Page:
Not Punishing Students Who Work, Unfair Unpaid Internships, and Finding a Job After Graduation

On March 27, 2014, CASA's National Director, Johnathan Champagne, presented on the issue of youth employment to the government's Finance Committee.

 

 

"Good afternoon, Mr. Chair, members of Parliament, fellow presenters, and guests.

 

I would like to extend the gratitude of students and youth from across the country for the action being taken to study the issue of youth employment. It is my pleasure to be here representing the Canadian Alliance of Student Associations. CASA consists of 24 member associations that represent 300,000 students at universities and colleges across Canada.

 

It will come as no surprise that today's students are concerned about finding a job after graduation. After all, students have primarily pursued post-secondary to get a leg up when entering the labour force. Unfortunately, many graduates either already know or will quickly find out that a successful transition from school to the workplace is not an easy one. This transition requires not just academic credentials but, increasingly, work experience too. A recent report from TD Economics indicated that, cumulatively, Canadian youth impacted by poor transitions to the workplace will lose over $23 billion in earnings over the next 18 years.

 

The added benefits of advanced education and training are clear. In 2012 there was an 11-point gap in the employment rate between youth who had completed high school and those who had completed some form of post-secondary education.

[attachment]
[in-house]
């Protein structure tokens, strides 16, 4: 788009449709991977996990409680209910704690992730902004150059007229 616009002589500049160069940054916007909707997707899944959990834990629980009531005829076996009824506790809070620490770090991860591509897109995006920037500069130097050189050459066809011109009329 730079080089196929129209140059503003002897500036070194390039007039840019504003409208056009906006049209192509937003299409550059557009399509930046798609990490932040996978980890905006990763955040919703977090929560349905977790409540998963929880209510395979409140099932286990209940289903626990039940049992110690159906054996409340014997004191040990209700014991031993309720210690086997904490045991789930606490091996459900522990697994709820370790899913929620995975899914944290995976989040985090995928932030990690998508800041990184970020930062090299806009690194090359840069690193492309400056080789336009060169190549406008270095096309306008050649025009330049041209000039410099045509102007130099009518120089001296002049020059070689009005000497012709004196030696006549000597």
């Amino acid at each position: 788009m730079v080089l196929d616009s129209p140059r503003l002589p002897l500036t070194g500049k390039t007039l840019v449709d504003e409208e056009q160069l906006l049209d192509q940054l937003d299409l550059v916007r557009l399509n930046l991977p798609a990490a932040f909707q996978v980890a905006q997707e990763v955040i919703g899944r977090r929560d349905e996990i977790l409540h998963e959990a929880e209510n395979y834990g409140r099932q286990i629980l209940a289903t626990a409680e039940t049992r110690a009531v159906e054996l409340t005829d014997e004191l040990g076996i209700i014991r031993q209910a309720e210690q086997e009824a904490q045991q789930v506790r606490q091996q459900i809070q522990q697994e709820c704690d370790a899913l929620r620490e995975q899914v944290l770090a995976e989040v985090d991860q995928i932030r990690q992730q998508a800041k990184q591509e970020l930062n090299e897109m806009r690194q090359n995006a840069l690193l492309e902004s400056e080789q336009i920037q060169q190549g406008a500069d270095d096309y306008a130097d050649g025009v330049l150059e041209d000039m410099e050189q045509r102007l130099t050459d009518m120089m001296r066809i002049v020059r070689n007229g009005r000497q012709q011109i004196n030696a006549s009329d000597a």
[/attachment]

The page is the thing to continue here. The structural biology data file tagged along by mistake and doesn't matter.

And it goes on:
That being said, there are policies in place that are barriers for students to successfully transition into the workplace. Increasingly, students work while studying to help make ends meet. The amount of federal financial assistance available to students has remained the same for nearly a decade and the cost of an education has not.

 

Those who receive student loans are only allowed to earn up to $100 per week while studying before they start to have their financial assistance clawed back. Nearly six in ten upper-year students work an average of 18 hours per week. Whether it be part-time work, co-ops, internships, or other forms of work-integrated learning, penalizing students and creating disincentives for working is unfair and unnecessary. Removing these limits will create an environment that will help young people make the transition to lasting, meaningful, and gainful employment.

 

Poorly integrated new entrants, PINEs, as you might be aware, are a class of youth who have the skills and qualifications that make them employable but who frequently find themselves moving between temporary jobs and unemployment without being able to gain a foothold, even when the economy is growing. This is a big problem. Unfortunately, we lack the labour market data and information to be able to grasp the gravity of the situation. Recent graduates working in precarious and low-wage jobs continue to be grouped statistically with those who have secure, well-paying jobs. Better access to better information will result in better policy for government, better training for youth, and better hiring for employers.

 

CASA believes that a key destabilizing feature of Canada's employment landscape, one that is particularly troubling for youth, is the presence of unpaid internships. Vacant positions that should be filled by entry-level workers are instead being filled by individuals who can afford to work without compensation. This is especially troubling in a country desperate to build employment opportunities for youth. While this issue will be discussed further by other witnesses, all orders of government should immediately act to ensure that young people trying to find jobs are not offered positions that provide nothing more than trivial experience with no pay.

 

Youth have always had higher rates of unemployment than the general population, and we recognize that. What is most concerning about the current situation is that the transition to the workforce is becoming more challenging. It will be problematic for all society if the reality of precarious employment follows current youth throughout their lives. If nothing changes, it could cost the whole country dearly.

 

Thank you for your time."